Protection from terrorism
The horrifying taking of hostages, holding them for ransom and then beheading them conducted by the Islamic State (ISIS) has cost two Japanese lives. The terrorist group demanded the Japanese government pay a $200 million ransom for the hostages. After beheading the first Japanese hostage, Haruma Yukawa, a week ago, it then asked the Jordanian government to hand over a convicted suicide bomber to spare the life of journalist Kenji Goto. It ended the drama by releasing a video of the killing of the journalist. The extremist group has mocked international values and committed a grave crime against humanity. Its wickedness and brutality should further unite and cement the international resolution against terrorism.
What should immediately be put into action is a new act under the United Nations Charter to contain and root out terrorism organizers, recruiters, and fundraisers under a resolution that passed the UN Security Council on Sept. 24. The resolution on “Foreign Terrorist Fighters” requires all countries in the UN to “prevent and suppress the recruiting, organizing, transporting or equipping of individuals who travel to a state other than their states of residence or nationality for the purpose of the perpetration, planning, or preparation of, participation in, terrorist acts or the providing or receiving of terrorist training, and the financing of their travel and of their activities.” The UN resolution calls for international cooperation and information sharing to contain the travel and activities of terrorists.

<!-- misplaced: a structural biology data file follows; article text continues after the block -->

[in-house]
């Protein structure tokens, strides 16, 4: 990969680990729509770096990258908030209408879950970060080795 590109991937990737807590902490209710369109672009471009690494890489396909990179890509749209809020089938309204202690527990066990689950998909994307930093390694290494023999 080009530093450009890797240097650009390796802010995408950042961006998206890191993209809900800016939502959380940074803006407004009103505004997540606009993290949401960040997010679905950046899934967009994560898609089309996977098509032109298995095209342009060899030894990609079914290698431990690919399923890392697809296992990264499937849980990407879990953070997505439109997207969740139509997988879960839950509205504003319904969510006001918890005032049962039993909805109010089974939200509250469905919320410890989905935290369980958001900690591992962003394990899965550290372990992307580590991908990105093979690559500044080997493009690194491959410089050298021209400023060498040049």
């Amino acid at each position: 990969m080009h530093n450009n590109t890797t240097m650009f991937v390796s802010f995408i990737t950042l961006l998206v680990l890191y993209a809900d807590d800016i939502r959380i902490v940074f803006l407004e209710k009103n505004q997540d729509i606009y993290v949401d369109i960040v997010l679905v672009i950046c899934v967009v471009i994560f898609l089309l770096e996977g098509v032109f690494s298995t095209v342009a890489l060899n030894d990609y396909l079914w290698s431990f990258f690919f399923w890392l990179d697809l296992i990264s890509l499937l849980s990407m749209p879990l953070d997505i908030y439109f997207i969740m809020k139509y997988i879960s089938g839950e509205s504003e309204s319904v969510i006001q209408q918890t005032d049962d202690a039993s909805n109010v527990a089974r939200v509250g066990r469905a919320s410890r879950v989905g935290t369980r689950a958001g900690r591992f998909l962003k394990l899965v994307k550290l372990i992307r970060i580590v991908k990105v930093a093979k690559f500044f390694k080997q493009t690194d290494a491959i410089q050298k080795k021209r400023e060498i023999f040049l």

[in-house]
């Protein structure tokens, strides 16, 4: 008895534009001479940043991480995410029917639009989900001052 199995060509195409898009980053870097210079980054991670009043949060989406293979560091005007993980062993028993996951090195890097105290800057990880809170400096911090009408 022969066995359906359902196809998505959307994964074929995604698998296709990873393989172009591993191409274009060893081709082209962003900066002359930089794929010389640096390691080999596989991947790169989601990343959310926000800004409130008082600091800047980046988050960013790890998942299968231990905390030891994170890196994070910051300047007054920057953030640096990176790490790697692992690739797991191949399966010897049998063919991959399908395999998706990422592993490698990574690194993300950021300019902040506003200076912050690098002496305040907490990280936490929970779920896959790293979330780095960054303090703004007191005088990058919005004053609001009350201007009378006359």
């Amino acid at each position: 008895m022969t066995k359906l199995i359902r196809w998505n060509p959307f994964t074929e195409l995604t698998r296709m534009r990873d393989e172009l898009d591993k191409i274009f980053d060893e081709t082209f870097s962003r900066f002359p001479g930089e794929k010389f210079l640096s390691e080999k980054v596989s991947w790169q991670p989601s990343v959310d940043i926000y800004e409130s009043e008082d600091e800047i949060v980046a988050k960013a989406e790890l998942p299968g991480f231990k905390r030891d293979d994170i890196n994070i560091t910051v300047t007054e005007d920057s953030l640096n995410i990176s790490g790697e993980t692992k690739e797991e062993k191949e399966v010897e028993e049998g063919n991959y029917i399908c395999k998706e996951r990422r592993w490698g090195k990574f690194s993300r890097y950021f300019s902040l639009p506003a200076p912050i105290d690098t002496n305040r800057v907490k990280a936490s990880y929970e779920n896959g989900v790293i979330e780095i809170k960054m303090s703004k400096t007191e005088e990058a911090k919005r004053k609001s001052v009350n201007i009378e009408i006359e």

But only Germany and a few other countries are following through. South Korean President Park Geun-hye, who attended the Security Council meeting, promised to comply fully with the resolution through rigid law enforcement and surveillance. But South Korea doesn’t have the laws to keep that promise. Korea can only deport terrorists. Individuals associated with the terrorist organizations Al-Qaeda and the Taliban have been caught in 2010 and 2013 in the country attempting to raise funds. But Seoul authorities could do nothing more than kick them out. This is a serious neglecting of duty on the part of the government and legislature.
ISIS has become more daring in its propaganda campaign through its sophisticated use of digital technology and the Internet. A South Korean teenager is suspected to have been wooed by the organization to come to Syria. But local authorities have neither the power to track such activities or punish them. We must learn from the tragedy of the Japanese hostages and establish laws to protect the nation from terrorism. It is an international obligation. JoongAng Ilbo, Feb. 2, Page 30